There is a sense in which Christians do work out their salvation. True Christians are expected to live in obedience to the Word of Truth. Yet it is God who is really working in our lives to change us. That is the emphasis of the passage – He is the one who is really doing the work. We are to pursue holiness while His Holy Spirit is also working in us. This is not any different than any other command (Matt. 22:37-39). Only true Christians will continue.

James 1:2-4

James 1:2-4 has the same message,

Consider it all joy, my brethren, when you encounter various trials, knowing that the testing of your faith produces endurance. And let endurance have its perfect result, that you may be perfect and complete, lacking in nothing. (NASB) James 1:2-4

Trials in the life of a Christian produce endurance. Persecution and difficult times in the life of hard, rocky or thorny “soils” produce death.

Hebrews 10:24-25

We need to encourage those who claim to be Christians to endure and continue because we never know who is a true Christian. The book of Hebrews is addressed to a church in trouble. Many of the attenders were drifting away, and some had stopped attending church. So listen to the encouragement of the Holy Spirit,

. . . let us consider how to stimulate one another to love and good deeds, not forsaking our own assembling together, as is the habit of some, but encouraging one another; and all the more, as you see the day drawing near. For if we go on sinning willfully after receiving the knowledge of the truth, there no longer remains a sacrifice for sins . . . (NASB) Hebrews 10:24-26

Why is there no longer a sacrifice for sins? They had heard the truth and stopped attending regularly – they were in danger of finally rejecting the truth and leaving. If they did that, there is nothing anyone could do for them. There is no sacrifice for that sin; there is no forgiveness for hard, rocky, or thorny soil. Only true Christians will “hold fast” through suffering and earthly trials. It is easy to lose heart under trial, so God does encourage us to “hold fast.”

Hebrews 6:1-8

In Hebrews 6:4-7, the Holy Spirit warns the non-Christians that if after being enlightened about Jesus Christ and hearing the Word of God – if after having spent time with the body of believers and experienced the fellowship of the Holy Spirit in the life of the church, they reject Jesus Christ – there is nothing anyone can do for them. The illustration in Hebrews 6:7-8 says it all,

For ground that drinks the rain which often falls upon it and brings forth vegetation useful to those for whose sake it is also tilled, receives a blessing from God; but if it yields thorns and thistles, it is worthless and close to being cursed, and it ends up being burned. (NASB) Hebrews 6:7-8

The illustration points out the obvious. If water falls and the soil produces thorns and thistles, the soil is bad. So the writer of Hebrews encourages these folks to hang-in there. The rest of the book teaches that He is their Savior and High Priest. They are taught that Jesus died for their sins once for all (Heb. 10).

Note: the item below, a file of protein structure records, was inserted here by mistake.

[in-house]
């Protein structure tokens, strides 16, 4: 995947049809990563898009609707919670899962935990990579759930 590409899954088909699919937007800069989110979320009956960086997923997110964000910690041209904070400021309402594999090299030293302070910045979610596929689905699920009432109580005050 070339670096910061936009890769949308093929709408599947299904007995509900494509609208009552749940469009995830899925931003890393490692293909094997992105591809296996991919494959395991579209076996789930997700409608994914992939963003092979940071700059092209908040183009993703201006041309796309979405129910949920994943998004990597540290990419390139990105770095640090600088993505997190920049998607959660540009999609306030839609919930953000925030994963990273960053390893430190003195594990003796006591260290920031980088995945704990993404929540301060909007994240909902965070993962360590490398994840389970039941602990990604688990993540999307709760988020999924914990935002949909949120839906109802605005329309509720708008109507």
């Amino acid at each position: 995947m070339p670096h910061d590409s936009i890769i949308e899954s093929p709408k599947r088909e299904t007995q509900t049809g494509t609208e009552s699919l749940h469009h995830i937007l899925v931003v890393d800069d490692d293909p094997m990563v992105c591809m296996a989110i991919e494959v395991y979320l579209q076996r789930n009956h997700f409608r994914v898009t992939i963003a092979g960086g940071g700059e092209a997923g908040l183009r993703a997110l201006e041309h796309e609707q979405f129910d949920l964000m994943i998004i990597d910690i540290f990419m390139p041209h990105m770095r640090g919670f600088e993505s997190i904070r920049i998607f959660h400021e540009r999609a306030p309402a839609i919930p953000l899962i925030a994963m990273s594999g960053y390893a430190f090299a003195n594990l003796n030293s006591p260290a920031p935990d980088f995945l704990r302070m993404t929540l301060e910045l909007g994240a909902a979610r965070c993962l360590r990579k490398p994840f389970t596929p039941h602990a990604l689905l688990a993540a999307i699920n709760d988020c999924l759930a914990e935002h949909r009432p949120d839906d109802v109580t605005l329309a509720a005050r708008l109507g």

1 John 2:19

What is the ultimate proof that someone was never a true Christian?

They went out from us, but they were not really of us; for if they had been of us, they would have remained with us; but they went out, in order that it might be shown that they all are not of us. (NASB) 1 John 2:19

The answer is those who leave were not good soil.

You Must Continue

Conclusion

Those who are real Christians continue to trust in Jesus for the forgiveness of their sins. Every few years at a pastor’s conference in California, it is not uncommon for a visiting pastor to give his life to Jesus Christ for the first time. It is not uncommon for seminary students to discover they never knew Jesus Christ. It is less common for leaders in churches to admit they have just received Jesus. There have always been men and women who look real – they look good. They were not real, but they continued until finally one day they understand the word of faith and accept Jesus Christ.

Scripture repeatedly refers to a Christian’s position in Jesus and calls us to live like it. For example, we are “seated in heaven” with Christ (Eph 1:20; 2:6) yet we are to set our minds on things above (Col. 3:2). We are dead to sin (Rom. 6:10-11) but we are to give no place to sin (Rom. 6:12). We are “holy ones” (Rom. 1:1) yet we are called to be holy (1 Peter 1:16). And Christians are eternally secure, yet we must hold on. Some have said we can stop holding on, but we must remember Jesus has said He will never let go! Both are true; we must hold fast and He is holding on. True Christians never let go and He is faithful!

If God saved us while we were evil, wicked men and women, why would God “un-save” us because we continue to sin? Praise God that we are saved only once . . .

Reference Links:

Third Warning – Part 1
Third Warning – Part 2
Worst Pitfall of Trials
Can a Christian stray from the faith and still be a Christian?
Parable of The Sower and The Seed
Did the primitive church preach the doctrine of once saved always saved?
Sin and Salvation
Saved Only Once or Always?